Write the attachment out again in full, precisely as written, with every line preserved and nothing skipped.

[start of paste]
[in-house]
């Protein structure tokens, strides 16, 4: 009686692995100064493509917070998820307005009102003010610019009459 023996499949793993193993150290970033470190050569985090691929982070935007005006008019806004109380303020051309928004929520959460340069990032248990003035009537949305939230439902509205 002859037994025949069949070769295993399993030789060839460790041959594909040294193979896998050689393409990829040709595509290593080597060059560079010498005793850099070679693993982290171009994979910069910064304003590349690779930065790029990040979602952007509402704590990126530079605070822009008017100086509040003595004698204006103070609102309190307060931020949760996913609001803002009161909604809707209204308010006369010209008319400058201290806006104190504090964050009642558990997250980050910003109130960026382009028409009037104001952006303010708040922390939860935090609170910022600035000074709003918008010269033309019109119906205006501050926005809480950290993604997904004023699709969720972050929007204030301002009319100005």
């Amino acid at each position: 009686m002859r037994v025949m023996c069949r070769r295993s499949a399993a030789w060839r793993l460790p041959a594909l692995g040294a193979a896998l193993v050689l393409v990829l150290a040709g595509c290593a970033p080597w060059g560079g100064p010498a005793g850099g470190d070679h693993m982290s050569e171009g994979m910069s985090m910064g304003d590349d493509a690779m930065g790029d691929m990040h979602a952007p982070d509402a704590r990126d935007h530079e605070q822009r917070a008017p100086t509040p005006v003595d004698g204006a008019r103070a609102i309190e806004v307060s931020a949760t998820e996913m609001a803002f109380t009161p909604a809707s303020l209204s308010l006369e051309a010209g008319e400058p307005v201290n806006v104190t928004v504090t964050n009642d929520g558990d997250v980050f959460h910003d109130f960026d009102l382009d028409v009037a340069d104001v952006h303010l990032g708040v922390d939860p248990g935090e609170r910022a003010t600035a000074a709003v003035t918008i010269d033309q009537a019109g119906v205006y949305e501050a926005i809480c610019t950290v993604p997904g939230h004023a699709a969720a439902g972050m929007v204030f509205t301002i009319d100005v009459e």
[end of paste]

[in-house]
């Protein structure tokens, strides 16, 4: 009686692995100064493509917070998820307005009102003010610019009459 023996499949793993193993150290970033470190050569985090691929982070935007005006008019806004109380303020051309928004929520959460340069990032248990003035009537949305939230439902509205 002859037994025949069949070769295993399993030789060839460790041959594909040294193979896998050689393409990829040709595509290593080597060059560079010498005793850099070679693993982290171009994979910069910064304003590349690779930065790029990040979602952007509402704590990126530079605070822009008017100086509040003595004698204006103070609102309190307060931020949760996913609001803002009161909604809707209204308010006369010209008319400058201290806006104190504090964050009642558990997250980050910003109130960026382009028409009037104001952006303010708040922390939860935090609170910022600035000074709003918008010269033309019109119906205006501050926005809480950290993604997904004023699709969720972050929007204030301002009319100005």
């Amino acid at each position: 009686m002859r037994v025949m023996c069949r070769r295993s499949a399993a030789w060839r793993l460790p041959a594909l692995g040294a193979a896998l193993v050689l393409v990829l150290a040709g595509c290593a970033p080597w060059g560079g100064p010498a005793g850099g470190d070679h693993m982290s050569e171009g994979m910069s985090m910064g304003d590349d493509a690779m930065g790029d691929m990040h979602a952007p982070d509402a704590r990126d935007h530079e605070q822009r917070a008017p100086t509040p005006v003595d004698g204006a008019r103070a609102i309190e806004v307060s931020a949760t998820e996913m609001a803002f109380t009161p909604a809707s303020l209204s308010l006369e051309a010209g008319e400058p307005v201290n806006v104190t928004v504090t964050n009642d929520g558990d997250v980050f959460h910003d109130f960026d009102l382009d028409v009037a340069d104001v952006h303010l990032g708040v922390d939860p248990g935090e609170r910022a003010t600035a000074a709003v003035t918008i010269d033309q009537a019109g119906v205006y949305e501050a926005i809480c610019t950290v993604p997904g939230h004023a699709a969720a439902g972050m929007v204030f509205t301002i009319d100005v009459e």